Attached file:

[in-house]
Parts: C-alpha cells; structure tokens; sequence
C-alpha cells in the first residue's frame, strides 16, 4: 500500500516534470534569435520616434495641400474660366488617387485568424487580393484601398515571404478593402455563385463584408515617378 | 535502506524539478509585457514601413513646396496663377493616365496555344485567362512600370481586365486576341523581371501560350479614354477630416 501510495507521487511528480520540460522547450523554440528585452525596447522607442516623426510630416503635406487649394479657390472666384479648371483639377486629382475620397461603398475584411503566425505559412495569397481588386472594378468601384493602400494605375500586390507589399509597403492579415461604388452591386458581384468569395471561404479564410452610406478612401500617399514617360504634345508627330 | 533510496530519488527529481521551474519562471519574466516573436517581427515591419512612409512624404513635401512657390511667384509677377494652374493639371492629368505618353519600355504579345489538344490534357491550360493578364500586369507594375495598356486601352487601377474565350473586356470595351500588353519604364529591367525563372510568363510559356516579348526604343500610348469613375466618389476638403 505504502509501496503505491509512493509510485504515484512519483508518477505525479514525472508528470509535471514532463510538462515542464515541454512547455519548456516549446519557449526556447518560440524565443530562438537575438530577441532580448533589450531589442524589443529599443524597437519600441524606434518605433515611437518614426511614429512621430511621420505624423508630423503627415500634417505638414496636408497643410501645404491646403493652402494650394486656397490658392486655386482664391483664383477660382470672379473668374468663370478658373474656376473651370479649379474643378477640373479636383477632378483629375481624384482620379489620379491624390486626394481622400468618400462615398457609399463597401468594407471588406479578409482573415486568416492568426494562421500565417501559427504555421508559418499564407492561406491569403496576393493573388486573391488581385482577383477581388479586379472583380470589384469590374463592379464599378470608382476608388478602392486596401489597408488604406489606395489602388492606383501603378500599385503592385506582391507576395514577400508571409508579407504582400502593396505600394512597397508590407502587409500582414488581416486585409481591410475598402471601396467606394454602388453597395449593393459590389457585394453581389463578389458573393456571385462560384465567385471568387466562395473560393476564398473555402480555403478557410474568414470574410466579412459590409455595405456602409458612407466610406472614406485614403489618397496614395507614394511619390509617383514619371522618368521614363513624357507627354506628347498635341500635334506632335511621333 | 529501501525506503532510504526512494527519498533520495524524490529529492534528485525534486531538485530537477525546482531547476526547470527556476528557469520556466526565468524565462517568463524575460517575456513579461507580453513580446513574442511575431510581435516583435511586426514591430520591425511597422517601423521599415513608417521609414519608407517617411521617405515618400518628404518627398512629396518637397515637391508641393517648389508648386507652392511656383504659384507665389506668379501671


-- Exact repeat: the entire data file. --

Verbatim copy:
[in-house]
Parts: C-alpha cells; structure tokens; sequence
C-alpha cells in the first residue's frame, strides 16, 4: 500500500516534470534569435520616434495641400474660366488617387485568424487580393484601398515571404478593402455563385463584408515617378 | 535502506524539478509585457514601413513646396496663377493616365496555344485567362512600370481586365486576341523581371501560350479614354477630416 501510495507521487511528480520540460522547450523554440528585452525596447522607442516623426510630416503635406487649394479657390472666384479648371483639377486629382475620397461603398475584411503566425505559412495569397481588386472594378468601384493602400494605375500586390507589399509597403492579415461604388452591386458581384468569395471561404479564410452610406478612401500617399514617360504634345508627330 | 533510496530519488527529481521551474519562471519574466516573436517581427515591419512612409512624404513635401512657390511667384509677377494652374493639371492629368505618353519600355504579345489538344490534357491550360493578364500586369507594375495598356486601352487601377474565350473586356470595351500588353519604364529591367525563372510568363510559356516579348526604343500610348469613375466618389476638403 505504502509501496503505491509512493509510485504515484512519483508518477505525479514525472508528470509535471514532463510538462515542464515541454512547455519548456516549446519557449526556447518560440524565443530562438537575438530577441532580448533589450531589442524589443529599443524597437519600441524606434518605433515611437518614426511614429512621430511621420505624423508630423503627415500634417505638414496636408497643410501645404491646403493652402494650394486656397490658392486655386482664391483664383477660382470672379473668374468663370478658373474656376473651370479649379474643378477640373479636383477632378483629375481624384482620379489620379491624390486626394481622400468618400462615398457609399463597401468594407471588406479578409482573415486568416492568426494562421500565417501559427504555421508559418499564407492561406491569403496576393493573388486573391488581385482577383477581388479586379472583380470589384469590374463592379464599378470608382476608388478602392486596401489597408488604406489606395489602388492606383501603378500599385503592385506582391507576395514577400508571409508579407504582400502593396505600394512597397508590407502587409500582414488581416486585409481591410475598402471601396467606394454602388453597395449593393459590389457585394453581389463578389458573393456571385462560384465567385471568387466562395473560393476564398473555402480555403478557410474568414470574410466579412459590409455595405456602409458612407466610406472614406485614403489618397496614395507614394511619390509617383514619371522618368521614363513624357507627354506628347498635341500635334506632335511621333 | 529501501525506503532510504526512494527519498533520495524524490529529492534528485525534486531538485530537477525546482531547476526547470527556476528557469520556466526565468524565462517568463524575460517575456513579461507580453513580446513574442511575431510581435516583435511586426514591430520591425511597422517601423521599415513608417521609414519608407517617411521617405515618400518628404518627398512629396518637397515637391508641393517648389508648386507652392511656383504659384507665389506668379501671